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All Your Questions Answered about Pet Blood Donation

The Importance of Blood Donation for Pets

Dog and cat blood donation saves lives. Metropolitan Veterinary Associates offers a blood bank for use on our patients. This means that at MVA, we store donated blood and separate blood products from healthy dogs and cats. Blood donation is the only option in the United States for pets in medical need of blood, as blood substitutes are not readily available here. Emergency animal hospitals, specialty referral hospitals, and university settings are where you will most commonly find life-saving pet blood transfusion procedures being performed.

Blood transfusions in dogs and cats are used for anemia resulting from traumatic injuries, clotting disorders, blood loss during surgery, toxin exposure like rodenticide ingestion or snake bite venom, parasites, autoimmune disease, or cancer.

There are over seven canine blood types. However, dogs have two main blood types that we check for: DEA 1.1 Positive and DEA 1.1 Negative. These two types are used for transfusions. Dogs with DEA 1.1 Negative blood type are considered to be the universal blood donors, as their blood type is not likely to result in an adverse reaction in most recipients.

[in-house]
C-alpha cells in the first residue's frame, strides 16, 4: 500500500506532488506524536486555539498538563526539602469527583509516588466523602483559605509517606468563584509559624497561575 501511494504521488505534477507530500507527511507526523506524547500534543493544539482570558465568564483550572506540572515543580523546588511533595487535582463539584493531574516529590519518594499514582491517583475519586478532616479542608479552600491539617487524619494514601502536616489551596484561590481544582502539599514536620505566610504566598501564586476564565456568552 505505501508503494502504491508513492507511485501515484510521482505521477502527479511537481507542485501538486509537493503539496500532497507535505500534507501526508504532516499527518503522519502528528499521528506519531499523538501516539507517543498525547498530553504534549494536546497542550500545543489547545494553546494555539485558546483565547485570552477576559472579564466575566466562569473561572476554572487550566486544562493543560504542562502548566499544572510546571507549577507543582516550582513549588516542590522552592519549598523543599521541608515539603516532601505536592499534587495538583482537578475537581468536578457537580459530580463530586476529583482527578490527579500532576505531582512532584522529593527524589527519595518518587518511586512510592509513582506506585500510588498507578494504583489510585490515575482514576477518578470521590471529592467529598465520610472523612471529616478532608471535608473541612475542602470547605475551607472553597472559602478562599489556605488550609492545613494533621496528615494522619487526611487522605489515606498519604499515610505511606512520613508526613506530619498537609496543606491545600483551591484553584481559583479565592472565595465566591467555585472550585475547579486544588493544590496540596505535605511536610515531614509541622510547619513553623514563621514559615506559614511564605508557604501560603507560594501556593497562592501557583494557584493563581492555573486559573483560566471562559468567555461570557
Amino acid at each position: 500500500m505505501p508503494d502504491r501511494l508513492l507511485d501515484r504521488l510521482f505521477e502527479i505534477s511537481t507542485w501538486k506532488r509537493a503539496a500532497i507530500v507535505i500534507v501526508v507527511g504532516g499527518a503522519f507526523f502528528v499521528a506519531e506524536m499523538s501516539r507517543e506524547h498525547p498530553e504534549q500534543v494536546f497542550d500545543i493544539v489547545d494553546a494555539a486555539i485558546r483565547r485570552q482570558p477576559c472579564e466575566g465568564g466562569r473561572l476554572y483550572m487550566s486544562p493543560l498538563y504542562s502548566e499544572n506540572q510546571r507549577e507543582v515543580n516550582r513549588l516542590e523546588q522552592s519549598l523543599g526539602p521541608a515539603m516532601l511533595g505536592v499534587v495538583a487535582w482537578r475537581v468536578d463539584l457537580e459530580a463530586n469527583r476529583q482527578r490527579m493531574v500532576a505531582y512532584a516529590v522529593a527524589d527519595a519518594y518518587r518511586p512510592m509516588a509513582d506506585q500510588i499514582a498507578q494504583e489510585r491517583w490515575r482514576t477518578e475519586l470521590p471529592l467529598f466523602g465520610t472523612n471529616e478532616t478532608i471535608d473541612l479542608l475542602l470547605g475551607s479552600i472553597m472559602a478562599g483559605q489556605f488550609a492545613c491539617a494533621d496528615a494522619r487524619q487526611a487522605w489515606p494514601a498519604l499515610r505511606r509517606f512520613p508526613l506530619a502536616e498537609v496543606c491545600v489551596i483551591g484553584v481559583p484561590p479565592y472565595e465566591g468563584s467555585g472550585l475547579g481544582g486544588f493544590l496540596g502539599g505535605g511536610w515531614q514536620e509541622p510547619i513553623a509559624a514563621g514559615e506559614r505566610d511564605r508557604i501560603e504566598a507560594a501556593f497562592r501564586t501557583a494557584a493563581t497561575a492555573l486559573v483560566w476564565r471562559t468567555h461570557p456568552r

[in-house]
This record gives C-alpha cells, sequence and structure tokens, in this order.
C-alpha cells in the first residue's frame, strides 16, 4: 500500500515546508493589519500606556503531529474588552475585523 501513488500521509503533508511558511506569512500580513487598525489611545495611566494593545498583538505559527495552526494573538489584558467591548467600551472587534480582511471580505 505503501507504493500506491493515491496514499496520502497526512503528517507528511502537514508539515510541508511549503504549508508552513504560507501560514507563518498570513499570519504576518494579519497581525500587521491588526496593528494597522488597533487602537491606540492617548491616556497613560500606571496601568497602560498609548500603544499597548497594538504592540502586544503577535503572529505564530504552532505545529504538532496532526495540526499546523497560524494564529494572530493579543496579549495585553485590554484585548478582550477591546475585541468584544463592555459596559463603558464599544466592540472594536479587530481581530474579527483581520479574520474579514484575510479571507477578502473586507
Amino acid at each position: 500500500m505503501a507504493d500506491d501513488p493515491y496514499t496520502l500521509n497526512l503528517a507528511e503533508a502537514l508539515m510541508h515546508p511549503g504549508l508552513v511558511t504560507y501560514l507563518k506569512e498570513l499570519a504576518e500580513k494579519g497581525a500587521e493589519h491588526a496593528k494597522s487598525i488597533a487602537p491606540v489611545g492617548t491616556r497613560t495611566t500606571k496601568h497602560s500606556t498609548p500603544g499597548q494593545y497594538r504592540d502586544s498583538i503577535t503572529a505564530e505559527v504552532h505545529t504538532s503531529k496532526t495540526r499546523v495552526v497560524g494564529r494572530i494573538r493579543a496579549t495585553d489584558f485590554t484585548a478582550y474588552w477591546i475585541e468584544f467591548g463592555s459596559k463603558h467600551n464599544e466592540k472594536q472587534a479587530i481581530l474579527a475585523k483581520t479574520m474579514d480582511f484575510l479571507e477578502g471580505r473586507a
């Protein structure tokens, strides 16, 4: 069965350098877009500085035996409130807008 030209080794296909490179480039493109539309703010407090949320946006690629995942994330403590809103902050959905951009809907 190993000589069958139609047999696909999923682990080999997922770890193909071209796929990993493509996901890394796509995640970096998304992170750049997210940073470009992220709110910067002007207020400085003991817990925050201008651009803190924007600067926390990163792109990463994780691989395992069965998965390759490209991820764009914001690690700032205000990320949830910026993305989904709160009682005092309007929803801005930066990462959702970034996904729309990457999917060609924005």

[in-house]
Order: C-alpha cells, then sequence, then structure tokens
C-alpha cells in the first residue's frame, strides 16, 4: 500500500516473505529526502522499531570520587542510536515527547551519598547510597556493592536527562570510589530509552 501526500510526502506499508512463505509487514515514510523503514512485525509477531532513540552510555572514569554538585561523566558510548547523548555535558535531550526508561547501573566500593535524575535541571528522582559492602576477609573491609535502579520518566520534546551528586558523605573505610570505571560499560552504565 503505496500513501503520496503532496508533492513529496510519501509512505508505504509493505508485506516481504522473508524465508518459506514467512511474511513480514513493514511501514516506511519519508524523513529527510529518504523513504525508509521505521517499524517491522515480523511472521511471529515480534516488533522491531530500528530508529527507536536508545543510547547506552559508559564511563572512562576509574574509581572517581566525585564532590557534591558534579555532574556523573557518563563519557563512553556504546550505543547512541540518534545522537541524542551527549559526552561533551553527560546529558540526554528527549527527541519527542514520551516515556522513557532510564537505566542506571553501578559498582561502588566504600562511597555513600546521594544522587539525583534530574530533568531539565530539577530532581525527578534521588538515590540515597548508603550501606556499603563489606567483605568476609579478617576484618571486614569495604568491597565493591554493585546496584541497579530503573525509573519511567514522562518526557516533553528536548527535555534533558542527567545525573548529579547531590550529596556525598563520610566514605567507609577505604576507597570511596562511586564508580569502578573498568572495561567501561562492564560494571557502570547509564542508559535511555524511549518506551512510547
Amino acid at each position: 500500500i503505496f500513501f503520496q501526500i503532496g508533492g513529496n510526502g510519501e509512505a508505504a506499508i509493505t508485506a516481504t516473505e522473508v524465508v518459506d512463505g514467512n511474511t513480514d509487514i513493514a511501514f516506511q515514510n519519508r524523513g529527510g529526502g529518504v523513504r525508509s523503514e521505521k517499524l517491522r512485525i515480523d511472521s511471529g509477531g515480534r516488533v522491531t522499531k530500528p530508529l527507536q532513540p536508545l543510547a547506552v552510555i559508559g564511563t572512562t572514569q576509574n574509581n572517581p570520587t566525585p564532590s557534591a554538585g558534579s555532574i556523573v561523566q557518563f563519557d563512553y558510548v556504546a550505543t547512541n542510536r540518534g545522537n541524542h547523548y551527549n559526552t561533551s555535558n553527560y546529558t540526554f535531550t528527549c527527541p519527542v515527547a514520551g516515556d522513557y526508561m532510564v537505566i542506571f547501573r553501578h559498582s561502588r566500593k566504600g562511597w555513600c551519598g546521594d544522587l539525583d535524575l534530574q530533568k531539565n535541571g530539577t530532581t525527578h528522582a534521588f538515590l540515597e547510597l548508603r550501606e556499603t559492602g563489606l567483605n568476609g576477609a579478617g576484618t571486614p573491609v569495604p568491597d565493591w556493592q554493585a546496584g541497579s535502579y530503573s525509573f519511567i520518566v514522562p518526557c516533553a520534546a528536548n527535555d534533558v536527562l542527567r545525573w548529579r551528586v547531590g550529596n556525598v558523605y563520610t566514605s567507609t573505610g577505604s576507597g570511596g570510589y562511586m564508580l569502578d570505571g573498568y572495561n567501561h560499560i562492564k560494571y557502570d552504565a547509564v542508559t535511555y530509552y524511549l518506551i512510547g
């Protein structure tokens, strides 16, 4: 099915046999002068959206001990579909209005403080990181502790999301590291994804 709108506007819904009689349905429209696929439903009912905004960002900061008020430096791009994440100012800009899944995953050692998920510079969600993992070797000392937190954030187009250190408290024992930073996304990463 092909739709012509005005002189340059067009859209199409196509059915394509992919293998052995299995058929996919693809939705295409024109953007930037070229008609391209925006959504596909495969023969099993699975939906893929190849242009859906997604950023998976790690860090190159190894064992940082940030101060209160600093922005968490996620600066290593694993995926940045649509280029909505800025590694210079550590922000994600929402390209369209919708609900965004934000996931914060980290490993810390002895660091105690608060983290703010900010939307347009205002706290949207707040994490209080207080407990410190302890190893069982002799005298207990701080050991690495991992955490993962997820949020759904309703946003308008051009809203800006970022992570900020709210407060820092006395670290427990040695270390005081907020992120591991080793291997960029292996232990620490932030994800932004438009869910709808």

Cats have three blood types – A, B, and AB. A is the most common type. There are no feline universal donors. If a cat is mismatched with their donor for blood, they can have a life-threatening reaction to donated blood. Therefore, especially with cats, it is vital to type and cross-match the donor and recipient before a transfusion.

Veterinary hospital staff will type a donor’s blood and cross-match that donor with the recipient to be sure the recipient can safely receive the donation. Cross-matching can often be done by mixing blood components of the donor and recipient to see if a reaction shows incompatibility. Often, a cross-match is done just before a transfusion. A portion of donated blood to be frozen may be kept aside from the major portion to use for cross-matching with potential recipients in the future.

The Process of Pet Blood Donation

Canine and feline blood donors must be screened to see if they are healthy enough to donate blood and if their blood can be utilized in practice. At MVA, our pet donors meet the following criteria:

  • Dogs must weigh at least 50lbs and cats must weigh at least 10lbs
  • Must be in good body condition and free of infectious diseases
  • Must be between one to eight years of age
  • Must pass an in-person annual physical evaluation
  • Annual bloodwork (Complete blood panel, infectious disease screening, and blood typing)
  • No heart murmur
  • A friendly disposition, be happy to meet people
  • Be capable of calmly being restrained for the donation procedure
  • Up to date on vaccines
  • On monthly flea/tick/heartworm prevention
  • Cats must be indoor only
  • Must be able to donate as needed (not more frequently than every eight weeks)